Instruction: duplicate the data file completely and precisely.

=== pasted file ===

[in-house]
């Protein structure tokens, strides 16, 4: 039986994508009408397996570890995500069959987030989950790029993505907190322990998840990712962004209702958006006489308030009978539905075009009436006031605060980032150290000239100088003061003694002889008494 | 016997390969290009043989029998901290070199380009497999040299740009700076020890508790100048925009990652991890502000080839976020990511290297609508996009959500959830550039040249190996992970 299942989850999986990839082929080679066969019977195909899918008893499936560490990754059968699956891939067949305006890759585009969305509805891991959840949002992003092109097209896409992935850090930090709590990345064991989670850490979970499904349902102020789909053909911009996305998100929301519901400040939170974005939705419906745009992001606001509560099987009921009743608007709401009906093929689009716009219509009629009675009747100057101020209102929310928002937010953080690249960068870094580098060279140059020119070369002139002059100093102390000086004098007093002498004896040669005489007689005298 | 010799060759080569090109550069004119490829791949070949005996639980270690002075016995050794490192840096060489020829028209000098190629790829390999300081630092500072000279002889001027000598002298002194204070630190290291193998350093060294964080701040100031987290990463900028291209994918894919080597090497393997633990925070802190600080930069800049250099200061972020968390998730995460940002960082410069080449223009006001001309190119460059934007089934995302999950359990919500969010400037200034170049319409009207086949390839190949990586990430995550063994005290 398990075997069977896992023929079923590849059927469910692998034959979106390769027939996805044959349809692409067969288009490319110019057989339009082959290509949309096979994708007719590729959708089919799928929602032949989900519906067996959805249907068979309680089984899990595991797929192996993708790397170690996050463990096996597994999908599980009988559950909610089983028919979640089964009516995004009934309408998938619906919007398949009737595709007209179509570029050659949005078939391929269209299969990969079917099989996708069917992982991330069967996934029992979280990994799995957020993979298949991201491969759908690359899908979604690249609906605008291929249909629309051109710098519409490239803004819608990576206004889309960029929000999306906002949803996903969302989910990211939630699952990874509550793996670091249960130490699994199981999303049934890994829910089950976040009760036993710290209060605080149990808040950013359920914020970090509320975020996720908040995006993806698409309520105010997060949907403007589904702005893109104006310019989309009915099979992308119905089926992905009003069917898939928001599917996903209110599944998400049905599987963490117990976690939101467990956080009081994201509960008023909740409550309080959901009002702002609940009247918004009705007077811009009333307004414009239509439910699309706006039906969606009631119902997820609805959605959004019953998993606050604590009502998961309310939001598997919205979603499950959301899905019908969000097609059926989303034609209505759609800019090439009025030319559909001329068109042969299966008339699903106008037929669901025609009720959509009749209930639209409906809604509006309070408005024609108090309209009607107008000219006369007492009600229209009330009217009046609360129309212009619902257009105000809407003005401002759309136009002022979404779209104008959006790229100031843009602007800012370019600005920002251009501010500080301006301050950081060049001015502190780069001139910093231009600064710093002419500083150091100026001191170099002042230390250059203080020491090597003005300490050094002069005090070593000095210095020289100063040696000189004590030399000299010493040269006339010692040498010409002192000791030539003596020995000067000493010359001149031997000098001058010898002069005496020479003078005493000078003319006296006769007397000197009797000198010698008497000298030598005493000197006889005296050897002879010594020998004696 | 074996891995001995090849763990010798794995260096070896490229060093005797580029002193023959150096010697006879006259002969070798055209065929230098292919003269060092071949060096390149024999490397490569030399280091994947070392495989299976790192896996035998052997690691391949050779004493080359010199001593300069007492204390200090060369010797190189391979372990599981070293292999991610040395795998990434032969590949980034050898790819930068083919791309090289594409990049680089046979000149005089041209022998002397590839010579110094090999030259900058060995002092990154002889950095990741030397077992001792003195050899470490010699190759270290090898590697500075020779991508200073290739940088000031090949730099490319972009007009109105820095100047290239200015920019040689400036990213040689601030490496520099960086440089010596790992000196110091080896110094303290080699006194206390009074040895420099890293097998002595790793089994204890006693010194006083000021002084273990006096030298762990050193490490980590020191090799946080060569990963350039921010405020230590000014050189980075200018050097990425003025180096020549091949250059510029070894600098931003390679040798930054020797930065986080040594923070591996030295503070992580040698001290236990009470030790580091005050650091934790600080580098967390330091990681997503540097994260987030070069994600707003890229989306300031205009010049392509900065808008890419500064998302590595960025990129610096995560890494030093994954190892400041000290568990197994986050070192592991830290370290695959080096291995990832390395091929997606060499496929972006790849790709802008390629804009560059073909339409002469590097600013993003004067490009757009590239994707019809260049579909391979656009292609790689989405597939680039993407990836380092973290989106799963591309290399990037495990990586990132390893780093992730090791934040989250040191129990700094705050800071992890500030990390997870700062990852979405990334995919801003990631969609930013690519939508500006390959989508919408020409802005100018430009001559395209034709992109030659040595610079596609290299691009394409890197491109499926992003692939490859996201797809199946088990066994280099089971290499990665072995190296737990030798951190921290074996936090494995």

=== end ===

[in-house]
């Protein structure tokens, strides 16, 4: 039986994508009408397996570890995500069959987030989950790029993505907190322990998840990712962004209702958006006489308030009978539905075009009436006031605060980032150290000239100088003061003694002889008494 | 016997390969290009043989029998901290070199380009497999040299740009700076020890508790100048925009990652991890502000080839976020990511290297609508996009959500959830550039040249190996992970 299942989850999986990839082929080679066969019977195909899918008893499936560490990754059968699956891939067949305006890759585009969305509805891991959840949002992003092109097209896409992935850090930090709590990345064991989670850490979970499904349902102020789909053909911009996305998100929301519901400040939170974005939705419906745009992001606001509560099987009921009743608007709401009906093929689009716009219509009629009675009747100057101020209102929310928002937010953080690249960068870094580098060279140059020119070369002139002059100093102390000086004098007093002498004896040669005489007689005298 | 010799060759080569090109550069004119490829791949070949005996639980270690002075016995050794490192840096060489020829028209000098190629790829390999300081630092500072000279002889001027000598002298002194204070630190290291193998350093060294964080701040100031987290990463900028291209994918894919080597090497393997633990925070802190600080930069800049250099200061972020968390998730995460940002960082410069080449223009006001001309190119460059934007089934995302999950359990919500969010400037200034170049319409009207086949390839190949990586990430995550063994005290 398990075997069977896992023929079923590849059927469910692998034959979106390769027939996805044959349809692409067969288009490319110019057989339009082959290509949309096979994708007719590729959708089919799928929602032949989900519906067996959805249907068979309680089984899990595991797929192996993708790397170690996050463990096996597994999908599980009988559950909610089983028919979640089964009516995004009934309408998938619906919007398949009737595709007209179509570029050659949005078939391929269209299969990969079917099989996708069917992982991330069967996934029992979280990994799995957020993979298949991201491969759908690359899908979604690249609906605008291929249909629309051109710098519409490239803004819608990576206004889309960029929000999306906002949803996903969302989910990211939630699952990874509550793996670091249960130490699994199981999303049934890994829910089950976040009760036993710290209060605080149990808040950013359920914020970090509320975020996720908040995006993806698409309520105010997060949907403007589904702005893109104006310019989309009915099979992308119905089926992905009003069917898939928001599917996903209110599944998400049905599987963490117990976690939101467990956080009081994201509960008023909740409550309080959901009002702002609940009247918004009705007077811009009333307004414009239509439910699309706006039906969606009631119902997820609805959605959004019953998993606050604590009502998961309310939001598997919205979603499950959301899905019908969000097609059926989303034609209505759609800019090439009025030319559909001329068109042969299966008339699903106008037929669901025609009720959509009749209930639209409906809604509006309070408005024609108090309209009607107008000219006369007492009600229209009330009217009046609360129309212009619902257009105000809407003005401002759309136009002022979404779209104008959006790229100031843009602007800012370019600005920002251009501010500080301006301050950081060049001015502190780069001139910093231009600064710093002419500083150091100026001191170099002042230390250059203080020491090597003005300490050094002069005090070593000095210095020289100063040696000189004590030399000299010493040269006339010692040498010409002192000791030539003596020995000067000493010359001149031997000098001058010898002069005496020479003078005493000078003319006296006769007397000197009797000198010698008497000298030598005493000197006889005296050897002879010594020998004696 | 074996891995001995090849763990010798794995260096070896490229060093005797580029002193023959150096010697006879006259002969070798055209065929230098292919003269060092071949060096390149024999490397490569030399280091994947070392495989299976790192896996035998052997690691391949050779004493080359010199001593300069007492204390200090060369010797190189391979372990599981070293292999991610040395795998990434032969590949980034050898790819930068083919791309090289594409990049680089046979000149005089041209022998002397590839010579110094090999030259900058060995002092990154002889950095990741030397077992001792003195050899470490010699190759270290090898590697500075020779991508200073290739940088000031090949730099490319972009007009109105820095100047290239200015920019040689400036990213040689601030490496520099960086440089010596790992000196110091080896110094303290080699006194206390009074040895420099890293097998002595790793089994204890006693010194006083000021002084273990006096030298762990050193490490980590020191090799946080060569990963350039921010405020230590000014050189980075200018050097990425003025180096020549091949250059510029070894600098931003390679040798930054020797930065986080040594923070591996030295503070992580040698001290236990009470030790580091005050650091934790600080580098967390330091990681997503540097994260987030070069994600707003890229989306300031205009010049392509900065808008890419500064998302590595960025990129610096995560890494030093994954190892400041000290568990197994986050070192592991830290370290695959080096291995990832390395091929997606060499496929972006790849790709802008390629804009560059073909339409002469590097600013993003004067490009757009590239994707019809260049579909391979656009292609790689989405597939680039993407990836380092973290989106799963591309290399990037495990990586990132390893780093992730090791934040989250040191129990700094705050800071992890500030990390997870700062990852979405990334995919801003990631969609930013690519939508500006390959989508919408020409802005100018430009001559395209034709992109030659040595610079596609290299691009394409890197491109499926992003692939490859996201797809199946088990066994280099089971290499990665072995190296737990030798951190921290074996936090494995």